“Getrouwste hofstijl der Sarmaeten…”. Joost van den Vondel en Jan Andrzej Morsztyn over poëzie en politiek
This article presents two 17th-century poets, Joost van den Vondel and Jan Andrzej Morsztyn, against the backgrounds of the Dutch and the Polish Golden Age. They were ‘connected’ in their times: both through poetry and politics. Vondel’s Parnaes aen de Belt (1657) included a poem for Tobiasz, the brother of the Polish poet, in which he was praised as the “Getrouwste hofstijl der Sarmaeten” (Most fidel court pillar of the Sarmatians); and also Jan Andrzej received praise here. In his other poems, Vondel had written about the greatness of the Polish-Lithuanian Commonwealth, among other things about the city of Danzig (Polish: Gdańsk), which he, in his ode “Bestand tusschen Polen en Zweden. Aen Dantzik”; (Truce between Poland and Sweden. For Danzig”; 1635), called the “Parrel aen de Kroon van Polen” (Pearl at the Crown of Poland).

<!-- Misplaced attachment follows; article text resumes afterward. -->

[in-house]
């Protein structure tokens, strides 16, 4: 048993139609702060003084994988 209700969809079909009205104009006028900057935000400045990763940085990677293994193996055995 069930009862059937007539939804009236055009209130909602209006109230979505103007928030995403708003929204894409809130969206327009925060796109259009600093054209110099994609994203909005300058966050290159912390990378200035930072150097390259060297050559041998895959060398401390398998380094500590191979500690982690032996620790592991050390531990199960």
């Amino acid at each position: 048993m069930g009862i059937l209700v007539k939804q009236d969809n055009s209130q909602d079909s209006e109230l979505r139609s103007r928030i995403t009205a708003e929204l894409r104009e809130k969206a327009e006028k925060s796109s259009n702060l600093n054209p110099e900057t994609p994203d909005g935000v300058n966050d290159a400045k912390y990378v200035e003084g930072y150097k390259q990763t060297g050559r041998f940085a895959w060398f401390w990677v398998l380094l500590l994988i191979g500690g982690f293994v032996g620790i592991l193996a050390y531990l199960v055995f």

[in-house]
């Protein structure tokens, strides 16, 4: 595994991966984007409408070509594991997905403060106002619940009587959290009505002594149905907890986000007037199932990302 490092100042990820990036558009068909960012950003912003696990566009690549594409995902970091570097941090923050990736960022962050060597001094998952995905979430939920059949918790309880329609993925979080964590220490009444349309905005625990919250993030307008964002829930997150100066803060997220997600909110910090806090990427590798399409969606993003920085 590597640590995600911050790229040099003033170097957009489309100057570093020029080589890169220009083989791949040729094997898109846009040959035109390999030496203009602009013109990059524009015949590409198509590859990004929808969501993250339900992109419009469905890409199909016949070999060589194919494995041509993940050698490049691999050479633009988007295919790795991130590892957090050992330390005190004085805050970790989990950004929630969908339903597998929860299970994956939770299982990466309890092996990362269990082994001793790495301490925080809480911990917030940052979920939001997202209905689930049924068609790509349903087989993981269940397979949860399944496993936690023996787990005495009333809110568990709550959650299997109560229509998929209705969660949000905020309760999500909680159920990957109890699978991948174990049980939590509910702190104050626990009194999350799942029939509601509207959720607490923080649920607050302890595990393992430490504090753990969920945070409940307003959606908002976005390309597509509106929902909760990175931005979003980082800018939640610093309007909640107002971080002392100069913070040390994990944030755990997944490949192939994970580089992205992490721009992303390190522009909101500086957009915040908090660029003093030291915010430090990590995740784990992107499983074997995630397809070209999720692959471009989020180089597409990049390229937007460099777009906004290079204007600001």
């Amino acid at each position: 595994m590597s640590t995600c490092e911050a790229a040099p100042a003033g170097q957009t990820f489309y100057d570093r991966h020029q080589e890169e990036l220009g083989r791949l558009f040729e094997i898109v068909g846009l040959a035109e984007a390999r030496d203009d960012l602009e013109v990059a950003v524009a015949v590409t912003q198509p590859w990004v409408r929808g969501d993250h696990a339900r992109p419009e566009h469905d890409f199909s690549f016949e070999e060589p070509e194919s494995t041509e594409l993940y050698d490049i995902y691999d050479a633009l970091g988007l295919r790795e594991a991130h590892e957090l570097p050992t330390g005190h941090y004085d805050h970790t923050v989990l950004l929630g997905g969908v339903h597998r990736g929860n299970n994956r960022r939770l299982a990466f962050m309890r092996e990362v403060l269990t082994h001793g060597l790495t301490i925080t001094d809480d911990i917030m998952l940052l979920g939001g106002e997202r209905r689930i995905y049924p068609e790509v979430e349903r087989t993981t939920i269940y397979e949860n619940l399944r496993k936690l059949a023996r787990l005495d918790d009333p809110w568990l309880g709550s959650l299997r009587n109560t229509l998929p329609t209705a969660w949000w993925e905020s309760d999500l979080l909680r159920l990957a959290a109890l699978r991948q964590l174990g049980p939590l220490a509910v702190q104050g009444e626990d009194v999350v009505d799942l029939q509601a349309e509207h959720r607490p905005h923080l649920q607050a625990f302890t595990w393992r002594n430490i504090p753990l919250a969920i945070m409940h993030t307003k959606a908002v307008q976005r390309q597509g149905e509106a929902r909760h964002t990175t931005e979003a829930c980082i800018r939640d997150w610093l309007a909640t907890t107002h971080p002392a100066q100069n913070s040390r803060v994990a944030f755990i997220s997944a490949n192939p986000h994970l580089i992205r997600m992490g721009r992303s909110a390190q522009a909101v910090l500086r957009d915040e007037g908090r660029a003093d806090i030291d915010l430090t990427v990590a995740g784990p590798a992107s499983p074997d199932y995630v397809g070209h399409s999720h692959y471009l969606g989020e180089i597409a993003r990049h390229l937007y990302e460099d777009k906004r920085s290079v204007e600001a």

On the other hand, the Morsztyn brothers were interested in the developments of the Republic of the United Provinces. Like many other foreigners, they undertook a Peregrinatio Academica to Leiden where they could see the prosperity of the Republic at first hand, together with other Poles (including the poet-preacher Samuel Przypkowski, the poet-preacher Andrzej Węgierski or the later secretary of the Polish King Andrzej Rej). This Polish circle in the Republic is also shown here.
However, there is a double meaning to be discovered in the connection ‘Morsztyn-Vondel’: there was more politics in it than poetry. Morsztyn’s perspective was mainly directed to France (even against the Polish king) — and Vondel’s perspective not to Poland as a political power, but to the Dutch ‘Moedernegotie’ (Mother of all trades) in the Baltic Sea, between the Danish Sound and Danzig. This double meaning is also shown here.